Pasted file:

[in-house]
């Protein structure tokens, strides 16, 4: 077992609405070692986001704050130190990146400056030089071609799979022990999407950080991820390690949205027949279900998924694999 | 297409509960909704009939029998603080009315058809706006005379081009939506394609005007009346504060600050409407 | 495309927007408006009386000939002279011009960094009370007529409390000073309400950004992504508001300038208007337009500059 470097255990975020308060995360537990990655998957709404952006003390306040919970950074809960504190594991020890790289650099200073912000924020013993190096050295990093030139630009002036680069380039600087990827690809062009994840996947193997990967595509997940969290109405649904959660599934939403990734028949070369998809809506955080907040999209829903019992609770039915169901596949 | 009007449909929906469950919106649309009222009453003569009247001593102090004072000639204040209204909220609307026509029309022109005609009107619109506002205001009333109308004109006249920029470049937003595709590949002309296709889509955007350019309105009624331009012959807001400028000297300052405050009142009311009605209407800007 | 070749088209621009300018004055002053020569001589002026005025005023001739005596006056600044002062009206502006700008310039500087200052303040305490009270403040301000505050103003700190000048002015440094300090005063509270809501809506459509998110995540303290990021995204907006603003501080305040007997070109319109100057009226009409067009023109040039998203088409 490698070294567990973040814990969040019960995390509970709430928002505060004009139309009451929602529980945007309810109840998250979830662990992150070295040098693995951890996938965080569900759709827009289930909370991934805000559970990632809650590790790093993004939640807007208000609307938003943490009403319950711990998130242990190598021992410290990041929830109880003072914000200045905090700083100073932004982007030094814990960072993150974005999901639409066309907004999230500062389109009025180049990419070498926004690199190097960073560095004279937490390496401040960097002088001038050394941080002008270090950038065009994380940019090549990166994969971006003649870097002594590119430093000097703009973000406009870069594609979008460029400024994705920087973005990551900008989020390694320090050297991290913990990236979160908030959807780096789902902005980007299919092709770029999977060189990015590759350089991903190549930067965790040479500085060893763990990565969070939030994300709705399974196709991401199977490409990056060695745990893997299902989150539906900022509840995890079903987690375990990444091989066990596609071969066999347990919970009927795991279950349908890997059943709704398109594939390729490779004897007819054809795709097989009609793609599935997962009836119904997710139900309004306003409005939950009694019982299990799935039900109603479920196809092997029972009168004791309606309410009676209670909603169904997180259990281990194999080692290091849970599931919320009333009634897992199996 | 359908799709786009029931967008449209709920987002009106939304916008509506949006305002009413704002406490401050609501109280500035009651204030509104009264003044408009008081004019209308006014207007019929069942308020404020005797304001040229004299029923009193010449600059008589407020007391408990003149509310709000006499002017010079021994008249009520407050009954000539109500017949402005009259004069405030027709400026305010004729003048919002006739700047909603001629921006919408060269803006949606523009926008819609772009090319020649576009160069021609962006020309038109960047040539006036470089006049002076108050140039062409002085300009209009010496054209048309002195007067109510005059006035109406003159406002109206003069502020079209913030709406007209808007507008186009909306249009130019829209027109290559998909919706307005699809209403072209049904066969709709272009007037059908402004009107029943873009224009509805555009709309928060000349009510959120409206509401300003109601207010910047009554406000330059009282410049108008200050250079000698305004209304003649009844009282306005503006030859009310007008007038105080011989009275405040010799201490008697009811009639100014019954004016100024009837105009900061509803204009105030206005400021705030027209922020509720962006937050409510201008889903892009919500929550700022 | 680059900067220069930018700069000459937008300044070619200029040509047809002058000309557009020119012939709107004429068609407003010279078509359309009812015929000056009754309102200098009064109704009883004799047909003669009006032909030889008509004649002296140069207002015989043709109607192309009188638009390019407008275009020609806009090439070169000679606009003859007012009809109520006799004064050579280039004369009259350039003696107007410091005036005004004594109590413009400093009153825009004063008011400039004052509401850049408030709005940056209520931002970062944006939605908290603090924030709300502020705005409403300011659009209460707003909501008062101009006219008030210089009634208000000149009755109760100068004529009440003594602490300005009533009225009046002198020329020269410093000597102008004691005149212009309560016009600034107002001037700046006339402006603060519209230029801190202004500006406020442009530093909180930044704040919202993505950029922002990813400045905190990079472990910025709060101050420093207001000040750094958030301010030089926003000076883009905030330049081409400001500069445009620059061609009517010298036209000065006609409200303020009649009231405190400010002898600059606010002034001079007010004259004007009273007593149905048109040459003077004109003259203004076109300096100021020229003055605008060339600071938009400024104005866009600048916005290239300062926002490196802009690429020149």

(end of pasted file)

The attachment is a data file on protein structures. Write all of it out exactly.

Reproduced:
[in-house]
């Protein structure tokens, strides 16, 4: 077992609405070692986001704050130190990146400056030089071609799979022990999407950080991820390690949205027949279900998924694999 | 297409509960909704009939029998603080009315058809706006005379081009939506394609005007009346504060600050409407 | 495309927007408006009386000939002279011009960094009370007529409390000073309400950004992504508001300038208007337009500059 470097255990975020308060995360537990990655998957709404952006003390306040919970950074809960504190594991020890790289650099200073912000924020013993190096050295990093030139630009002036680069380039600087990827690809062009994840996947193997990967595509997940969290109405649904959660599934939403990734028949070369998809809506955080907040999209829903019992609770039915169901596949 | 009007449909929906469950919106649309009222009453003569009247001593102090004072000639204040209204909220609307026509029309022109005609009107619109506002205001009333109308004109006249920029470049937003595709590949002309296709889509955007350019309105009624331009012959807001400028000297300052405050009142009311009605209407800007 | 070749088209621009300018004055002053020569001589002026005025005023001739005596006056600044002062009206502006700008310039500087200052303040305490009270403040301000505050103003700190000048002015440094300090005063509270809501809506459509998110995540303290990021995204907006603003501080305040007997070109319109100057009226009409067009023109040039998203088409 490698070294567990973040814990969040019960995390509970709430928002505060004009139309009451929602529980945007309810109840998250979830662990992150070295040098693995951890996938965080569900759709827009289930909370991934805000559970990632809650590790790093993004939640807007208000609307938003943490009403319950711990998130242990190598021992410290990041929830109880003072914000200045905090700083100073932004982007030094814990960072993150974005999901639409066309907004999230500062389109009025180049990419070498926004690199190097960073560095004279937490390496401040960097002088001038050394941080002008270090950038065009994380940019090549990166994969971006003649870097002594590119430093000097703009973000406009870069594609979008460029400024994705920087973005990551900008989020390694320090050297991290913990990236979160908030959807780096789902902005980007299919092709770029999977060189990015590759350089991903190549930067965790040479500085060893763990990565969070939030994300709705399974196709991401199977490409990056060695745990893997299902989150539906900022509840995890079903987690375990990444091989066990596609071969066999347990919970009927795991279950349908890997059943709704398109594939390729490779004897007819054809795709097989009609793609599935997962009836119904997710139900309004306003409005939950009694019982299990799935039900109603479920196809092997029972009168004791309606309410009676209670909603169904997180259990281990194999080692290091849970599931919320009333009634897992199996 | 359908799709786009029931967008449209709920987002009106939304916008509506949006305002009413704002406490401050609501109280500035009651204030509104009264003044408009008081004019209308006014207007019929069942308020404020005797304001040229004299029923009193010449600059008589407020007391408990003149509310709000006499002017010079021994008249009520407050009954000539109500017949402005009259004069405030027709400026305010004729003048919002006739700047909603001629921006919408060269803006949606523009926008819609772009090319020649576009160069021609962006020309038109960047040539006036470089006049002076108050140039062409002085300009209009010496054209048309002195007067109510005059006035109406003159406002109206003069502020079209913030709406007209808007507008186009909306249009130019829209027109290559998909919706307005699809209403072209049904066969709709272009007037059908402004009107029943873009224009509805555009709309928060000349009510959120409206509401300003109601207010910047009554406000330059009282410049108008200050250079000698305004209304003649009844009282306005503006030859009310007008007038105080011989009275405040010799201490008697009811009639100014019954004016100024009837105009900061509803204009105030206005400021705030027209922020509720962006937050409510201008889903892009919500929550700022 | 680059900067220069930018700069000459937008300044070619200029040509047809002058000309557009020119012939709107004429068609407003010279078509359309009812015929000056009754309102200098009064109704009883004799047909003669009006032909030889008509004649002296140069207002015989043709109607192309009188638009390019407008275009020609806009090439070169000679606009003859007012009809109520006799004064050579280039004369009259350039003696107007410091005036005004004594109590413009400093009153825009004063008011400039004052509401850049408030709005940056209520931002970062944006939605908290603090924030709300502020705005409403300011659009209460707003909501008062101009006219008030210089009634208000000149009755109760100068004529009440003594602490300005009533009225009046002198020329020269410093000597102008004691005149212009309560016009600034107002001037700046006339402006603060519209230029801190202004500006406020442009530093909180930044704040919202993505950029922002990813400045905190990079472990910025709060101050420093207001000040750094958030301010030089926003000076883009905030330049081409400001500069445009620059061609009517010298036209000065006609409200303020009649009231405190400010002898600059606010002034001079007010004259004007009273007593149905048109040459003077004109003259203004076109300096100021020229003055605008060339600071938009400024104005866009600048916005290239300062926002490196802009690429020149």